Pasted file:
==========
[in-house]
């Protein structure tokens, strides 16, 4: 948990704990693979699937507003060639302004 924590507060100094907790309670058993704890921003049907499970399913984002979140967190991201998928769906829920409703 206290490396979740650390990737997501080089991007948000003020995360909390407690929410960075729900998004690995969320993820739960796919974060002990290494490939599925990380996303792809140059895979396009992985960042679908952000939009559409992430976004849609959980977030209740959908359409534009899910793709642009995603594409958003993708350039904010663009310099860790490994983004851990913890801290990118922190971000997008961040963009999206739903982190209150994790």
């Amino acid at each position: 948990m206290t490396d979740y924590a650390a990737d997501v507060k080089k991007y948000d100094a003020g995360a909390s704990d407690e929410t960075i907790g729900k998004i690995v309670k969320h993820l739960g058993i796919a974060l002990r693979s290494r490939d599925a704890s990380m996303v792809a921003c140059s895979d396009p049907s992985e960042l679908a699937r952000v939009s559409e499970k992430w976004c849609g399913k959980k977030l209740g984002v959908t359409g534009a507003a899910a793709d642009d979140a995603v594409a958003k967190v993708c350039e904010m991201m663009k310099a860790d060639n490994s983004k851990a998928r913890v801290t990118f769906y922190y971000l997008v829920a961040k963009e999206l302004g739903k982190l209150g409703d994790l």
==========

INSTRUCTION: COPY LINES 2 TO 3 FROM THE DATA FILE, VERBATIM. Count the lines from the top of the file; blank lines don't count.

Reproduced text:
């Protein structure tokens, strides 16, 4: 948990704990693979699937507003060639302004 924590507060100094907790309670058993704890921003049907499970399913984002979140967190991201998928769906829920409703 206290490396979740650390990737997501080089991007948000003020995360909390407690929410960075729900998004690995969320993820739960796919974060002990290494490939599925990380996303792809140059895979396009992985960042679908952000939009559409992430976004849609959980977030209740959908359409534009899910793709642009995603594409958003993708350039904010663009310099860790490994983004851990913890801290990118922190971000997008961040963009999206739903982190209150994790």
């Amino acid at each position: 948990m206290t490396d979740y924590a650390a990737d997501v507060k080089k991007y948000d100094a003020g995360a909390s704990d407690e929410t960075i907790g729900k998004i690995v309670k969320h993820l739960g058993i796919a974060l002990r693979s290494r490939d599925a704890s990380m996303v792809a921003c140059s895979d396009p049907s992985e960042l679908a699937r952000v939009s559409e499970k992430w976004c849609g399913k959980k977030l209740g984002v959908t359409g534009a507003a899910a793709d642009d979140a995603v594409a958003k967190v993708c350039e904010m991201m663009k310099a860790d060639n490994s983004k851990a998928r913890v801290t990118f769906y922190y971000l997008v829920a961040k963009e999206l302004g739903k982190l209150g409703d994790l």